Correct me if I’m wrong, but when I think about your adolescence and young adult life, it seems to me that you’ve been almost completely surrounded by peers very similar to yourself. In high school, most of your friends had similarly liberal parents, were in almost all of the same college prep classes, participated in the same extracurricular activities. Then you guys attended selective liberal arts colleges and continued to be surrounded by smart, mostly well-to-do, liberal peers. I suppose you’ve made some diverse friends at work and in the city, but all of us live segregated lives, not just racially, but politically, economically, socially. How many people do you personally know whose politics are markedly different than your own? How many friends? How many close friends who you interact with on a weekly basis? I feel fortunate to have some close friends who are my political opposites. Sometimes it’s exasperating, but I’ve learned to shift from thinking “How can you be so stupid?” to “Why do you think that way?” Then, the more I learn about how they grew up and their life journey more generally, I start to understand their politics sometimes even to the point where I think their politics are rational given their particular life experiences. Sometimes I even conclude that if my life had somehow paralleled theirs, I’d probably vote the same way as them.

Through specific friendships with a few particular conservatives, I’ve concluded that human decency eclipses partisan politics. I’ve had to acknowledge that many of my political opposites are exceptional parents, friends, people. They’re down to earth, kind, funny, committed to their families, hardworking, a huge net positive in their communities. Dan, who wrote a lengthy heartfelt reply to you is a great example of that. So my questions. Know any Trump voters? Any desire to?

AlisonI wonder if my first response prompted this question or if it came to you outside of that first post. I hope that my anger and frustration would not suggest, somehow, a reflexive lack of empathy for those on the other side of my political views. My entire frustration boils down to a lack of rigorous empathy for people living outside of one’s own experience and it would be the height of hypocrisy for me to deny that to anyone else. I’m not always successful in doing so, but it is a process I try to stay continuously and actively engaged in.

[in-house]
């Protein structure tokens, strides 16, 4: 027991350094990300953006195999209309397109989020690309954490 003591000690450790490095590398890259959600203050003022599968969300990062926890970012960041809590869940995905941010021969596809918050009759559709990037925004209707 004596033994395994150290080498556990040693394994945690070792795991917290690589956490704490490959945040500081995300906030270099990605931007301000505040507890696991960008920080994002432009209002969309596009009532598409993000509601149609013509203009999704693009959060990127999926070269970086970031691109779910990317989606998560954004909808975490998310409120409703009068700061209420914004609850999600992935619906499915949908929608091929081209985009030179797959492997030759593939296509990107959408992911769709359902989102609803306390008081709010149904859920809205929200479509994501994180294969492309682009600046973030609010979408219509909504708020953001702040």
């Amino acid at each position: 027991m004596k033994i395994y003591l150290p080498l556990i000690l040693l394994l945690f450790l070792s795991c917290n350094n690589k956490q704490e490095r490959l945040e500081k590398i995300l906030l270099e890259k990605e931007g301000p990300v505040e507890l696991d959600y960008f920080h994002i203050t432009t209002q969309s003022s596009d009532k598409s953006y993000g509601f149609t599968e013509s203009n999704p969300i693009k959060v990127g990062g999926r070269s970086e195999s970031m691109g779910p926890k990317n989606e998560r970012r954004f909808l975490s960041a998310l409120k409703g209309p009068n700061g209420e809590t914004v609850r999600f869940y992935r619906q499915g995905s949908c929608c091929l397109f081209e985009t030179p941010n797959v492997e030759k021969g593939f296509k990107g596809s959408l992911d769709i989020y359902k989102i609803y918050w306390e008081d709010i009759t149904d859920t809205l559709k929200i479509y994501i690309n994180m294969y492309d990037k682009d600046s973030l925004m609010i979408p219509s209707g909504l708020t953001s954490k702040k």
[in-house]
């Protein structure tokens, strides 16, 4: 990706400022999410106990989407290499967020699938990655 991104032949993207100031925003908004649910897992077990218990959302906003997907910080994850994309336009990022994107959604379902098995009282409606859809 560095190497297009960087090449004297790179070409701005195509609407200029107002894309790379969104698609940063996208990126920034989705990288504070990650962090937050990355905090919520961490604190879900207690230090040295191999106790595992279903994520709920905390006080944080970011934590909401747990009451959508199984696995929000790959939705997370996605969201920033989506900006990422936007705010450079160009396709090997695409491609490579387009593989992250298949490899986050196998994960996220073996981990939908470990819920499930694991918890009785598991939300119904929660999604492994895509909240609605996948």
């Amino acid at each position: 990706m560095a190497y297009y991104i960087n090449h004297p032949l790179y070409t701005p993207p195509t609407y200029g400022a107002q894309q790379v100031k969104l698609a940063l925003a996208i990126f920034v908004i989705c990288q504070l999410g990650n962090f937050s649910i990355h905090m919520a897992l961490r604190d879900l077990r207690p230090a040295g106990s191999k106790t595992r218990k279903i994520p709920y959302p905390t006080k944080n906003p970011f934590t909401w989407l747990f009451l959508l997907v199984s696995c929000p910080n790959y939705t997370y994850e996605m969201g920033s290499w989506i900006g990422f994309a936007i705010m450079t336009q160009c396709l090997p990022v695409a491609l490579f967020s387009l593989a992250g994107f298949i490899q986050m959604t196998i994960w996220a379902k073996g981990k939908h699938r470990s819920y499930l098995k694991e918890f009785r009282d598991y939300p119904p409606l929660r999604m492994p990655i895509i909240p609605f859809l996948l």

The long and the short of it is that no, not many of the people I am close to are Trump supporters. Yes, I would like to know more people who voted for him. Most realistically, I do and plan to continue to take time to read and listen and learn about people who are my political and cultural opposites. I understand that communities I am not a part of, who vote differently than me, are suffering, economically and culturally. 

But, I can understand and empathize with an experience or point of view and still disagree with it, sometimes vehemently, sometimes morally. Empathy is not the same thing as forgiveness. The former does not predispose the latter. I want to understand more about what led those who voted for Trump to do so, with my mind open and prepped for the changes that should occur when new information is received. But I also cannot accept that anyone deserves less in life than anyone else and I do believe that voting for Trump imperiled that human truth. He is openly racist, openly misogynistic, openly hateful. I understand that most people do not intend to cause harm with their actions, but the reality of our present situation means that people who have been the subjects of his disparagement are going to fall into harm. Legislatively, culturally, and personally. I don’t disparage the humanity of anyone who voted for him but I do disagree with the decision to vote for him, vehemently and morally.